Tobacco Cessation and Prevention: Tobacco Cessation and Prevention |

Experimentation With Cigarettes and e-Cigarettes Among Greek Adolescents FREE TO VIEW

Athanasia LiozidouI; Niki Dimou; Areti Lioupa; Panagiotis Behrakis
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Biomedical Research Foundation of Athens Academy, Athens, Greece

Copyright 2016, American College of Chest Physicians. All Rights Reserved.

Chest. 2016;149(4_S):A594. doi:10.1016/j.chest.2016.02.620
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SESSION TITLE: Tobacco Cessation and Prevention

SESSION TYPE: Original Investigation Poster

PRESENTED ON: Saturday, April 16, 2016 at 11:45 AM - 12:45 PM

PURPOSE: Multiple parameters may be related to tobacco experimentation during adolescence. The aim of this study was to investigate prevalence and predictors of cigarette and e-cigarette smoking among adolescents in Greece for the school year 2013-2014

METHODS: Our survey was administered to a representative sample of middle and high school students (1802 in total, 810 boys and 992 girls), living in Athens and Thessaloniki, Greece. A self-reported questionnaire was used to collect data for cigarette use, experimentation with tobacco products, awareness of health hazards and exposure to smoking through the entertainment media, the promotion activities of tobacco industry and the school environment. Pearson’s x2 tests were used to evaluate the association of tobacco use with grade and gender. Multiple logistic regression analyses were applied to evaluate the association between selected variables and the likelihood of being a current smoker.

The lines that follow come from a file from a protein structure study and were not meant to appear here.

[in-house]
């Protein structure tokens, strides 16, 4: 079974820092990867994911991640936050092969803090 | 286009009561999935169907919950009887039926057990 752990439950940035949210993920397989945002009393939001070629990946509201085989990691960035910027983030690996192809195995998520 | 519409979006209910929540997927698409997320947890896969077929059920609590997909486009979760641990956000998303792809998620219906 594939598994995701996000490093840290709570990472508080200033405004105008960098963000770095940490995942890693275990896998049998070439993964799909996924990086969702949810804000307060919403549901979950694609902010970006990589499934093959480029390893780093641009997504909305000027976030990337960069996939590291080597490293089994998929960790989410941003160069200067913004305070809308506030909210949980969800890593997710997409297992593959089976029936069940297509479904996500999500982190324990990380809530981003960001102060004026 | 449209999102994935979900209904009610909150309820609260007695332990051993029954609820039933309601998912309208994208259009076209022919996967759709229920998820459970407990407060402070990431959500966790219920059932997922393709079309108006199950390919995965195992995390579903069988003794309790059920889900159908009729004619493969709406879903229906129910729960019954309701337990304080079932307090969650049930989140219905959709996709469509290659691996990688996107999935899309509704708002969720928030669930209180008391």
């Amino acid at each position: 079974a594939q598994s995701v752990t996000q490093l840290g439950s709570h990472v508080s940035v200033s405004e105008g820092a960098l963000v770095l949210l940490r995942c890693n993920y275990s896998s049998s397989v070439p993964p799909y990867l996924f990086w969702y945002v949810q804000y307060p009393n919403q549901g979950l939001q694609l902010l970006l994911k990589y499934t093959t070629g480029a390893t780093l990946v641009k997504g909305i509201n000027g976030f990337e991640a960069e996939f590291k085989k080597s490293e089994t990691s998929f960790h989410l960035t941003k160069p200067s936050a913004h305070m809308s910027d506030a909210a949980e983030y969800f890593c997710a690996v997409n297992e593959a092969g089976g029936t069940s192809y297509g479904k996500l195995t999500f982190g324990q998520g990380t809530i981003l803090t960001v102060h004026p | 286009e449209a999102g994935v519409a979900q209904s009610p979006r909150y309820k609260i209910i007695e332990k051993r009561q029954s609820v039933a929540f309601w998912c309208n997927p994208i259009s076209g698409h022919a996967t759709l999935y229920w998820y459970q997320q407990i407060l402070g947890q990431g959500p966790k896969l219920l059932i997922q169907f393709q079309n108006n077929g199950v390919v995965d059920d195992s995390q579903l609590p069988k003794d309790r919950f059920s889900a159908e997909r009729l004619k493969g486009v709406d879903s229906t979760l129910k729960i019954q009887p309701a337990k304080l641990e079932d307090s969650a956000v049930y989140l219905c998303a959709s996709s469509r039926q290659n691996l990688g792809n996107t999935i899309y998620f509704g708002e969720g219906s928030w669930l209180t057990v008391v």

RESULTS: Cigarette smoking was reported by 18.2% (95% CI=16.4 - 20.0) of the population. With regards to experimentation with tobacco products an estimated 38.0% (95% CI=35.8 - 40.2) had ever tried a cigarette. Experimentation with electronic cigarettes was reported by 17,7% of the sample. Having one smoking parent was associated with cigarette smoking (OR=1.71; 95% CI [1.19, 2.46]), while being exposed to tobacco industry promotion activities was associated with a four -fold rise in the likelihood of tobacco use (OR=3.73; 95% CI [2.88, 4.83].

CONCLUSIONS: Greek urban adolescents report lower rates of smoking than the previously cited, yet it is a population experimenting with tobacco products, including e-cigarettes. The social origin of smoking behavior is confirmed, as well as the imperative need to encourage tobacco-free school policies and bans on tobacco advertising, promotion and sponsorship in Greece. Further research is needed to assess the impact of the growing prevalence of e-cigarette use among Greek adolescents.


DISCLOSURE: The following authors have nothing to disclose: Athanasia LiozidouI, Niki Dimou, Areti Lioupa, Panagiotis Behrakis

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